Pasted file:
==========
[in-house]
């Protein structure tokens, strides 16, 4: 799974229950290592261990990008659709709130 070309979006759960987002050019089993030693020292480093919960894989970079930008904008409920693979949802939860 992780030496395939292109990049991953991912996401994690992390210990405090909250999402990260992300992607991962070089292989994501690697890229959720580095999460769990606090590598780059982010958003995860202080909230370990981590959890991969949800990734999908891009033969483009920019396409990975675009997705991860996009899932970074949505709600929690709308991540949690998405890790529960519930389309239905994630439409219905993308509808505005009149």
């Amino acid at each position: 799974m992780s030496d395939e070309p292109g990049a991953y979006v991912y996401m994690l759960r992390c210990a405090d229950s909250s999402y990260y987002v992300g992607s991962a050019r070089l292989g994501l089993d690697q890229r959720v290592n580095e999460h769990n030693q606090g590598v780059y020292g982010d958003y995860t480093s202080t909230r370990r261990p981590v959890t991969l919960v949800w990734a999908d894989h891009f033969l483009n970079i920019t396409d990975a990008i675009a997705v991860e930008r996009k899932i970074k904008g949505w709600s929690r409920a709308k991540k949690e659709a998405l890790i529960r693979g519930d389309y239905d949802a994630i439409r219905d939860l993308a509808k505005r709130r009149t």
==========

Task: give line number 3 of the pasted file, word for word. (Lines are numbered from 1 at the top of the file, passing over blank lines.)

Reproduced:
């Amino acid at each position: 799974m992780s030496d395939e070309p292109g990049a991953y979006v991912y996401m994690l759960r992390c210990a405090d229950s909250s999402y990260y987002v992300g992607s991962a050019r070089l292989g994501l089993d690697q890229r959720v290592n580095e999460h769990n030693q606090g590598v780059y020292g982010d958003y995860t480093s202080t909230r370990r261990p981590v959890t991969l919960v949800w990734a999908d894989h891009f033969l483009n970079i920019t396409d990975a990008i675009a997705v991860e930008r996009k899932i970074k904008g949505w709600s929690r409920a709308k991540k949690e659709a998405l890790i529960r693979g519930d389309y239905d949802a994630i439409r219905d939860l993308a509808k505005r709130r009149t």